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behalf of the State, in the direction of acquiring these important lands.

And the fact must not be overlooked that the trees cut from those lands, thus far, have usually, if not always, comprised only those of a particular kind, which really make-up but a small part of the forest which is necessary to the preservation of our water sources.

The occurrence of fires in this wilderness is an agency of destruction which should be guarded against. By this means not only the trees are destroyed, but what there is of a thin soil or mould surrounding their roots is so nearly consumed that, for a generation at least, trees and vegetation are not likely to reappear. These fires are, in most cases, the result of heedlessness on the part of lumbermen, or excursionists and the guides accompanying them.

While we should not neglect to provide against any danger which threatens the supply of water in our important streams and rivers, it seems to me we are in the presence of another peril, against which we must vigilantly guard. I refer to the schemes which are likely, in the present state of the public mind, to be proposed, having for their object the purchase by the State of immense tracts of these lands, upon the representation that this is the only means of protecting the interests involved.

These lands owned by the State should be plainly located and declared, with what it may hereafter acquire, to be park lands; strict laws should be passed to prevent fires by carelessness, and to severely punish trespassers who shall cut down the trees; the guides should be under some kind of regulation and control, and it might not be amiss to establish some supervising authority to enforce the observance of the laws; and it would undoubtedly be well if the time permitted to elapse between the levying of taxes and a sale for nonpayment, as well as the period allowed after sale for redemption, should be shortened. By the adoption of some such measures I believe the danger which seems imminent may be averted; and until it has been demonstrated that any other plan must fail, it is, in my opinion, our duty to oppose any scheme having for its object the purchase of these lands, and involving, as it would, the expenditure of millions of money.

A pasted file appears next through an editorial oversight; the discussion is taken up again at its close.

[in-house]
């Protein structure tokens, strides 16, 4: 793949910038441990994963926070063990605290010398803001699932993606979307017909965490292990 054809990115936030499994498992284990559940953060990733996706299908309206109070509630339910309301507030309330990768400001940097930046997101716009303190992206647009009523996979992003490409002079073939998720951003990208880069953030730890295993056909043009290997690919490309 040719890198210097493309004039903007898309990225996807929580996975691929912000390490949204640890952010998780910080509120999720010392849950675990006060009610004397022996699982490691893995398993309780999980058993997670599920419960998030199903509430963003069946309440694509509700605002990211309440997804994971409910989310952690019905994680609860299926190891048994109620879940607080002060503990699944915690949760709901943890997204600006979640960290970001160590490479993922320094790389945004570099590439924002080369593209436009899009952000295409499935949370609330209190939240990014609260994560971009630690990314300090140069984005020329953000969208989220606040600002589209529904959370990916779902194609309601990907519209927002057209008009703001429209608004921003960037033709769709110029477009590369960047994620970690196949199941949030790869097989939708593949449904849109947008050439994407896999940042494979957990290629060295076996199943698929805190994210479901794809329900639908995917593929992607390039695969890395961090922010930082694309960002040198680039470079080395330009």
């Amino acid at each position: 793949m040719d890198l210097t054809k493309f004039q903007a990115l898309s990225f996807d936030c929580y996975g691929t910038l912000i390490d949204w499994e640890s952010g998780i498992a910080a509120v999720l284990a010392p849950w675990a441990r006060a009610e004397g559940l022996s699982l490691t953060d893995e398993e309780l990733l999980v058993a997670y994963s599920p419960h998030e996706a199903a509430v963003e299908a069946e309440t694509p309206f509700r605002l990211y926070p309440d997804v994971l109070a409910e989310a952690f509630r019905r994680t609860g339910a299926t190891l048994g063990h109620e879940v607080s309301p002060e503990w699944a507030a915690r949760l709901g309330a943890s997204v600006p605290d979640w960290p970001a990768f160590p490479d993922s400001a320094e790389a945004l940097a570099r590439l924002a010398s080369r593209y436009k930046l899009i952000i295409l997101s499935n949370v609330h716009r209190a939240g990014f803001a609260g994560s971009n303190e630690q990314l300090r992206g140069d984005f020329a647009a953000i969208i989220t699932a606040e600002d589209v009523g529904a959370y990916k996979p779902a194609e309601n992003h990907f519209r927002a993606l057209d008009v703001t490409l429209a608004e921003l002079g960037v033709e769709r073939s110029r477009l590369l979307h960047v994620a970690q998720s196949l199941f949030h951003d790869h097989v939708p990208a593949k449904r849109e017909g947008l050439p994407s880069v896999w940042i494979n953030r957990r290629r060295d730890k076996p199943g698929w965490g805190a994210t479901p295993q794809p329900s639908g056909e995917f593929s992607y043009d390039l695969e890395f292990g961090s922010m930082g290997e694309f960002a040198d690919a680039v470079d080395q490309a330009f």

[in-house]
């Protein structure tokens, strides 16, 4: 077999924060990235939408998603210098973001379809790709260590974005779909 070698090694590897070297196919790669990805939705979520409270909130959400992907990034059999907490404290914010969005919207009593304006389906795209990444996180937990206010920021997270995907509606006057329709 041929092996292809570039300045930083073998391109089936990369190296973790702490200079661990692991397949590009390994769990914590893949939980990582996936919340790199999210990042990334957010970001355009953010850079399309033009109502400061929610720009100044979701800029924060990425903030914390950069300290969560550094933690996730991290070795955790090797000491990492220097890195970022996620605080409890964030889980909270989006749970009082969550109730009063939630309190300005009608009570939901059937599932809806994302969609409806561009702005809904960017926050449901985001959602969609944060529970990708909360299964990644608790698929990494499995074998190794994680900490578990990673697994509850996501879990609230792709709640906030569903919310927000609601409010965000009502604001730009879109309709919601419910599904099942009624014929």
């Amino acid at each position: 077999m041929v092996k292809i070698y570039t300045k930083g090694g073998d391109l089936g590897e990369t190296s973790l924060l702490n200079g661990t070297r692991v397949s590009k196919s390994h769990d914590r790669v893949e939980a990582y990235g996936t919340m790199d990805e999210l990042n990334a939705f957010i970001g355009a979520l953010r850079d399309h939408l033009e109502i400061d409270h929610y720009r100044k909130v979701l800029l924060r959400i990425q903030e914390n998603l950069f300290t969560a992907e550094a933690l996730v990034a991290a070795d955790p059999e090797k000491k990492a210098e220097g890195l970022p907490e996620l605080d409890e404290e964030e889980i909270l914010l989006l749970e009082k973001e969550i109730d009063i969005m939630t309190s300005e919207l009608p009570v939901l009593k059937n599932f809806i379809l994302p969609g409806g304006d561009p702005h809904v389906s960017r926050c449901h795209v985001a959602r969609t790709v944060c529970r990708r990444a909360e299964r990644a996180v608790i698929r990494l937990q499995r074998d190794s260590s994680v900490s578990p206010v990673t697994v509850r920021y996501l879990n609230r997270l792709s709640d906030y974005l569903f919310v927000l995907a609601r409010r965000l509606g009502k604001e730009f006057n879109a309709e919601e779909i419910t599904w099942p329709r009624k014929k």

The last Senate appointed a committee to investigate this whole question, and it is expected that their report will contain valuable suggestions and recommendations.


In any effort instituted to protect the northern wilderness, we ought reasonably to anticipate much aid, in the location of the lands, from this survey.

I find in the year 1876 an appropriation was made of $4,250 "to complete the topographical survey and exploration of the Adirondack wilderness." So far from its being completed for that appropriation, more money has been given for this purpose every year. since. In 1878, the time to finish this "exploration and survey [SENATE JOURNAL.]


was, by a statute passed on the 28th day of May, in that year, limited to six years from that date, the sum of $10,000 was appropriated for its purposes, and the act explicitly declares that, at the end of the time limited, "the topographical character of the work shall be complete in all respects throughout the area under survey."

Since that time and ineluding the appropriation of that year, $65,000 has been drawn from the treasury of the State for the work which in 1876 it seems to have been supposed would be completed for $4,250, while the entire cost to the present date approximates $70,000, exclusive of a very large sum for the printing of costly reports.